'Architecture', 'Physical Sciences', 'Computer Science',  
          'Engineering']  

for rank, column in enumerate(majors):  
    # Plot each line separately with its own color, using the Tableau 20  
    # color set in order.  
    plt.plot(gender_degree_data.Year.values,  
            gender_degree_data[column.replace("\n", " ")].values,  
            lw=2.5, color=tableau20[rank])  

    # Add a text label to the right end of every line. Most of the code below  
    # is adding specific offsets y position because some labels overlapped.  
    y_pos = gender_degree_data[column.replace("\n", " ")].values[-1] - 0.5  
    if column == "Foreign Languages":  
        y_pos += 0.5  
    elif column == "English":  
        y_pos -= 0.5  
    elif column == "Communications\nand Journalism":  
        y_pos += 0.75  
    elif column == "Art and Performance":  
        y_pos -= 0.25  
    elif column == "Agriculture":  
        y_pos += 1.25  
    elif column == "Social Sciences and History":  
        y_pos += 0.25  
    elif column == "Business":  
        y_pos -= 0.75  
    elif column == "Math and Statistics":  
        y_pos += 0.75  
    elif column == "Architecture":  
        y_pos -= 0.75  
    elif column == "Computer Science":  
        y_pos += 0.75  
    elif column == "Engineering":  
        y_pos -= 0.25  

    # Again, make sure that all labels are large enough to be easily read  
    # by the viewer.  
    plt.text(2011.5, y_pos, column, fontsize=14, color=tableau20[rank])  

# matplotlib's title() call centers the title on the plot, but not the graph,  
# so I used the text() call to customize where the title goes.  

# Make the title big enough so it spans the entire plot, but don't make it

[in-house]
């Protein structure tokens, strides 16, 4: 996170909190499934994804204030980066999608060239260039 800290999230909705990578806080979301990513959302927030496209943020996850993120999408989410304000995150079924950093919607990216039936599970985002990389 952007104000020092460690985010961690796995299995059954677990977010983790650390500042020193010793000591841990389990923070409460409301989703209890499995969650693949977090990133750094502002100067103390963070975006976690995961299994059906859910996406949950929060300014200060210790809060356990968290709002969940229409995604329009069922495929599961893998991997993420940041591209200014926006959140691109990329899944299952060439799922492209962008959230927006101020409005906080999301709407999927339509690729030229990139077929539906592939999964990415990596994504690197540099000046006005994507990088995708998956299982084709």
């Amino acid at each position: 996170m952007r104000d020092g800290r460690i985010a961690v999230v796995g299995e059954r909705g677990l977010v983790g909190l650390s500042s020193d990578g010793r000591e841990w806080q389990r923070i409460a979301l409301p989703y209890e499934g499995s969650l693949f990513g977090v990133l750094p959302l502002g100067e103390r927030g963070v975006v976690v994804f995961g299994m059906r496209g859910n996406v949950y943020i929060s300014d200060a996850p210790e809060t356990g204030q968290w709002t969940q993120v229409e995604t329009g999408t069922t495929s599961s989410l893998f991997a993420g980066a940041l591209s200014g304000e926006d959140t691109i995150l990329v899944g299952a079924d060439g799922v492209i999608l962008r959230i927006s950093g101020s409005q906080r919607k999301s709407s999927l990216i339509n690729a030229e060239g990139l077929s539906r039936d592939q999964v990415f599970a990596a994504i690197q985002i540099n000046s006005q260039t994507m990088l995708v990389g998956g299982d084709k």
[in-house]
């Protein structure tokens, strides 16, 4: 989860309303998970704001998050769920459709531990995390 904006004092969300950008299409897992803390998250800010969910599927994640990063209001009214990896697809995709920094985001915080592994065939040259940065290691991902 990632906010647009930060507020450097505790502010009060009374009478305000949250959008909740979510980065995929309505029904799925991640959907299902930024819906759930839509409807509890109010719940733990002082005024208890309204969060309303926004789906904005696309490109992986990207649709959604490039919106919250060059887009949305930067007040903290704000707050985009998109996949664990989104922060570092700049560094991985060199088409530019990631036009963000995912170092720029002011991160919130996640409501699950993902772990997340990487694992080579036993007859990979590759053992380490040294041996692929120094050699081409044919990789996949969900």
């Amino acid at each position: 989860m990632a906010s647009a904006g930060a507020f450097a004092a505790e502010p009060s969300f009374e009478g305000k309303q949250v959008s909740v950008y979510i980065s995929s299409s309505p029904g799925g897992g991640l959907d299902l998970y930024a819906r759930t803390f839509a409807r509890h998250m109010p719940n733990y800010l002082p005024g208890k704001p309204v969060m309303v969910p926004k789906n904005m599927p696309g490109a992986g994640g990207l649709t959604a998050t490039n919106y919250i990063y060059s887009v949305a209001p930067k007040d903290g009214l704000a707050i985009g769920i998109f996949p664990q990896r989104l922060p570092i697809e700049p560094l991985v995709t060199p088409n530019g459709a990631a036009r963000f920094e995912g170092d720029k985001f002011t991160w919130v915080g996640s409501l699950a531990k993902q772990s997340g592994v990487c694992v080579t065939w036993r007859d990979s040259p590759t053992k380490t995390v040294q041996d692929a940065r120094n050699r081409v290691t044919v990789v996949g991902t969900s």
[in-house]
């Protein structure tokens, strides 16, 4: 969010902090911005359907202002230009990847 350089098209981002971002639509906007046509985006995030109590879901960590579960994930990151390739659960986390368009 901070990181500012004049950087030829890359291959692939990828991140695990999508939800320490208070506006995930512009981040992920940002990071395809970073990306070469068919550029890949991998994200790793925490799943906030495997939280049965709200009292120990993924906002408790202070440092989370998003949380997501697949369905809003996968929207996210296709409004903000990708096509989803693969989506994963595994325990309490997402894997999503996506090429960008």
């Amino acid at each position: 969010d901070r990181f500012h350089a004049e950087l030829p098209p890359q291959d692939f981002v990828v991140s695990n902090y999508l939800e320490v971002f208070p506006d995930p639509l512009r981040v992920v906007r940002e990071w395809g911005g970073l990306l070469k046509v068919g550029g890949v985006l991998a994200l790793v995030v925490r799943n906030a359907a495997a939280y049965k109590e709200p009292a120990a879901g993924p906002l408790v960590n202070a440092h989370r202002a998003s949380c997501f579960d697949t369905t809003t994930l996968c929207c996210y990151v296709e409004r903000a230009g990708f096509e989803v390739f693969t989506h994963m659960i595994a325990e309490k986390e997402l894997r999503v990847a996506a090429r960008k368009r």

# so big that it requires two lines to show.  

# Note that if the title is descriptive enough, it is unnecessary to include  
# axis labels; they are self-evident, in this plot's case.  
plt.text(1995, 93, "Percentage of Bachelor's degrees conferred to women in the U.S.A."  
       ", by major (1970-2012)", fontsize=17, ha="center")  

# Always include your data source(s) and copyright notice! And for your  
# data sources, tell your viewers exactly where the data came from,  
# preferably with a direct link to the data. Just telling your viewers  
# that you used data from the "U.S. Census Bureau" is completely useless:  
# the U.S. Census Bureau provides all kinds of data, so how are your  
# viewers supposed to know which data set you used?  
plt.text(1966, -8, "Data source: nces.ed.gov/programs/digest/2013menu_tables.asp"  
       "\nAuthor: Randy Olson (randalolson.com / @randal_olson)"  
       "\nNote: Some majors are missing because the historical data "  
       "is not available for them", fontsize=10)  

# Finally, save the figure as a PNG.  
# You can also save it as a PDF, JPEG, etc.  
# Just change the file extension in this call.  
# bbox_inches="tight" removes all the extra whitespace on the edges of your plot.  
plt.savefig("percent-bachelors-degrees-women-usa.png", bbox_inches="tight")

Line plots with error bars

chess-number-ply-over-time